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Eulamprus quoyii DUMÉRIL & BIBRON, 1839

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Higher TaxaScincidae, Sphenomorphinae, Scincoidea, Sauria, Squamata (lizards) 
Subspecies 
Common NamesEastern Water-skink, Eastern Water Skink 
SynonymScincus vittatus QUOY & GAIMARD 1824 (non Scincus vittatus OLIVIER 1804)
Lygosoma Quoyii DUMÉRIL & BIBRON 1839: 728 (part.)
Hinulia gastrosticta GÜNTHER 1875: 11
Sphenomorphus quoyi — BARBOUR 1914: 204
Lygosoma (Sphenomorphus) quoyi — SMITH 1937: 220
Sphenomorphus quoyii — COGGER 1983: 187
Eulamprus quoyii — COGGER 2000: 487
Eulamprus quoyii — ESCORIZA BOJ 2005
Eulamprus quoyii — COUPER et al. 2006: 380 
DistributionAustralia (New South Wales, Queensland, South Australia, Victoria)

Type locality: see type data.  
Reproductionviviparous. There is evidence for maternal-fetal transfer of nutrients in this species (Blackburn 1994). 
TypesLectotype: MNHN 7113 (2923), New Holland, collected by Péron & Lesueur, designated by Wells & Wellington (1985). Syntypes: MNHN-RA 2976, (Port Macquarie), MNHN-RA 2977 (Australia), MNHN-RA 7112 and MNHN-RA 7113 (Neutral Bay), from Port Macquarie, N. S. W., Neutral Bay, N. S. W. and Australia (var. A) and China (var. B). Extralimital syntype Var. B is specimen of Leiolopisma reevesi (Gray, 1839) fide Guibé (1954) (Lygosoma quoyii)
Syntypes: MNHP 7112-3, from Neutral Bay, Port Jackson, N. S. W. [Scincus vittatus]
Syntypes: BMNH 1946.8.15.34-35 (Qld.), BMNH 1946.8.15.36 (Australia), BMNH 1946.8.4.99 (Kangaroo Is.), from Qld., Kangaroo Is., S. A. and Australia [Hinulia gastrosticta] 
DiagnosisDescription (genus): A group of lygosomines belonging to the Sphenomorphus Group (Greer, 1979b), sharing the derived features of moderately expanded palatal rami of the pterygoids and viviparous reproduction, but lacking the derived character states of other members of this Group. Within this genus, the E. quoyii species group shares four derived character states: third pair of chin shields separated by five smaller scales; inguinal fat bodies absent; distal supradigital scales in a single row; subdigital lamellae grooved, divided basally (after Greer 1989). Other features shared by all species in the complex are as follows. Nasals separated medially. Supranasal and postnasal scales absent. Two subequal loreals. A single preocular. Lower eyelid scaly. Three presuboculars, the third penetrating downwards in front of the subocular supralabial. Two or three subocular scales. Four supraoculars, the first three (rarely first two) contacting the frontal. Two or three postoculars lie between the posterior supraciliary and the parietal; the dorsalmost and often the largest of the secould be regarded as a small fifth supraocular, and its designation as a postocular here is arbitrary, reflecting traditional treatment of these species (e.g. Cogger 1992) as having only four supraoculars. Frontoparietals paired; interparietal distinct. Primary temporal small, variable intraspecifically, sometimes scarcely distinct from postsubocular scales. Upper secondary temporal longer than deep, contacting lateral margin of parietal scale and bordered below by single lower secondary temporal which is deeper than long; upper temporal may be divided by a vertical suture and lower by a horizontal suture in a minority of specimens. First pair of chin shields in broad median contact; second pair separated by a single scale. Ear opening large, three-quarters the size of the eye, its margin smooth-scaled and without projecting auricular lobules. Median pair of preanals much larger than lateral preanals.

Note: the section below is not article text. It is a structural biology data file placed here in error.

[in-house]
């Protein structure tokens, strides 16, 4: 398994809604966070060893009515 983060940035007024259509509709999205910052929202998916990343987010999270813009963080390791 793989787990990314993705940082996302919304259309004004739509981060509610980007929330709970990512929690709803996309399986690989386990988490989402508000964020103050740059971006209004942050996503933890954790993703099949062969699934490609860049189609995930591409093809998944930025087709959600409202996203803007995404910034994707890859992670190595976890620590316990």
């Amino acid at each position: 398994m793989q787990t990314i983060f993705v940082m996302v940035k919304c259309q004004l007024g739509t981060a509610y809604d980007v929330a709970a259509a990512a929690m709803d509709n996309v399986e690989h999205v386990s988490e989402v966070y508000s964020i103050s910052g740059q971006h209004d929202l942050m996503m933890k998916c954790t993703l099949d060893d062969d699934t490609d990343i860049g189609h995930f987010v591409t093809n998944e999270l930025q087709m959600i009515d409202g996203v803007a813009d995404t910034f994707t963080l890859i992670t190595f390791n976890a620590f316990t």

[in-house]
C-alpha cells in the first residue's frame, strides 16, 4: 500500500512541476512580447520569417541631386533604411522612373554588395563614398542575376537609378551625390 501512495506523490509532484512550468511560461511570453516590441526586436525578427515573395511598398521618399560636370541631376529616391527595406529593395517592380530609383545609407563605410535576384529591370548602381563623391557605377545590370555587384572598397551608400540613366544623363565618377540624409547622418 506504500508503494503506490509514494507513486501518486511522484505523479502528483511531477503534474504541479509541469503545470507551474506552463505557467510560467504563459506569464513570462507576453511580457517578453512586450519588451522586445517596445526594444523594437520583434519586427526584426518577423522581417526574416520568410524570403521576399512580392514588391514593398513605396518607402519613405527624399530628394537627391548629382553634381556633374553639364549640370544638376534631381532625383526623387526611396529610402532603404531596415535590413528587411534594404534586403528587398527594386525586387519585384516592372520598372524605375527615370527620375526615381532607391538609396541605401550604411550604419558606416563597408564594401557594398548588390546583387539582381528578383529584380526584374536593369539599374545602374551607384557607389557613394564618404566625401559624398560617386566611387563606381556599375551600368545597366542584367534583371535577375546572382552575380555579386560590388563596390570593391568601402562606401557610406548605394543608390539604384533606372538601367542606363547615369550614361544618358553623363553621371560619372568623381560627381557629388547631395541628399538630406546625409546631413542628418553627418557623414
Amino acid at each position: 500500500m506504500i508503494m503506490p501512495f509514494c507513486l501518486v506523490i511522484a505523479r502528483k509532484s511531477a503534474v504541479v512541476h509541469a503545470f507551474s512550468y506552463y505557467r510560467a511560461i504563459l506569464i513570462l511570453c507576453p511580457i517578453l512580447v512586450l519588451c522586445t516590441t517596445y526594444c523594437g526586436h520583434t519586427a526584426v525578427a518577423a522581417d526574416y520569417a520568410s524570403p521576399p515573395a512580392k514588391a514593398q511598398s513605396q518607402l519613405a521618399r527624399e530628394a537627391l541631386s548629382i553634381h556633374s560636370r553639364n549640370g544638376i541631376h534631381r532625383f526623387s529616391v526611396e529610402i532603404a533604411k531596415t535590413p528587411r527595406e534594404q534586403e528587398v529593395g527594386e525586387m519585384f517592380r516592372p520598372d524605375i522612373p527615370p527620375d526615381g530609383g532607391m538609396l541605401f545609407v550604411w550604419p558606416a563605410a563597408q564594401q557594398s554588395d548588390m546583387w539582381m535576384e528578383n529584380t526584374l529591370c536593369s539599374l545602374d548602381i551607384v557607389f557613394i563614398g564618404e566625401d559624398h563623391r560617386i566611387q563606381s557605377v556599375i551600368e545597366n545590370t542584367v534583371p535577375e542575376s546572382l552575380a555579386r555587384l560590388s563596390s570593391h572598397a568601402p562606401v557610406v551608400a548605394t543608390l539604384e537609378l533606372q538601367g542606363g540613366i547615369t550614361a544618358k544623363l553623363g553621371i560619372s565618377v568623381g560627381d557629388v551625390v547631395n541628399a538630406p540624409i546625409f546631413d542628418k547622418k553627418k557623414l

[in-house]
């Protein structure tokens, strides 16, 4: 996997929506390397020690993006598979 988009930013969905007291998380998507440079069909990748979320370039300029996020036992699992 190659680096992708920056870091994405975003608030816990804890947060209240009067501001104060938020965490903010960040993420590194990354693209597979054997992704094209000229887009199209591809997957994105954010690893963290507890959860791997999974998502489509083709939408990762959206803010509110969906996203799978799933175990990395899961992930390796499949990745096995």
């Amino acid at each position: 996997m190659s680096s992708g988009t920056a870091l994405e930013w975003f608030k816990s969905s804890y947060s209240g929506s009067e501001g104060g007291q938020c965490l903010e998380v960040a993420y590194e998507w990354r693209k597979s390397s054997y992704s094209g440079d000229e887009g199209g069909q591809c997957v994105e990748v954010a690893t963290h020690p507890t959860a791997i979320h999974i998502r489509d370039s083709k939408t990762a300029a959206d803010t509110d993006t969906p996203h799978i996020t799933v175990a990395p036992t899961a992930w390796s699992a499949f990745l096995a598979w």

Water skinks show ontogenetic variation in two significant scale characters. In the Sphenomorphus Group, each parietal is usually bordered along its posterior margin by a transversely enlarged nuchal (medially) and along its lateral margin by the upper secondary temporal and an additional large scale intercalated between the nuchal and the upper secondary temporal. Most adult water skinks, the alpine species excepted, lack this scale morphology, having instead four or five variably enlarged and often obliquely oriented and asymmetrically arranged scales filling the gap between the upper secondary temporal on each side. Neonates (Fig. 2), however, have the more common lygosomine arrangement of two transversely aligned nuchals. Positive allometric growth of the upper secondary temporal relative to the parietal appears to crowd the post-parietal scales in adults. Water skinks as subadults and adults have smooth body scalation but neonates have all dorsal and lateral body, tail and limb scales keeled, with up to four low keels or pustules on each dorsal scale producing a wavy trailing edge. The scales become smooth and cycloid as the carination is lost at a snout vent length of about 40-45 mm. Presacral vertebrae 26. Phalangeal formula of manus and pes 2.3.4.5.3 and 2.3.4.5.4 respectively. Postorbital bone present, intraspecifically variable in dorsal exposure from elongate and extending to the supratemporal fenestra to greatly reduced and restricted to the region of thejugal articulation. Supratemporal fenestra large. Ectopterygoid without or with variably developed palatal process which may extend to the palatine, excluding the pterygoid from the infraorbital vacuity. Hemipenis elongate with deep distal bifurcation. Iris of eye black, indistinguishable from pupil in life. The water skinks show slight sexual dimorphism in proportions, females reaching a slightly larger SVL and males having relatively longer limbs and larger heads. Within species, dimorphism becomes more obvious with increasing body size. Both sexes attain sexual maturity at similar sizes (Hutchinson & Rawlinson 1995: 187).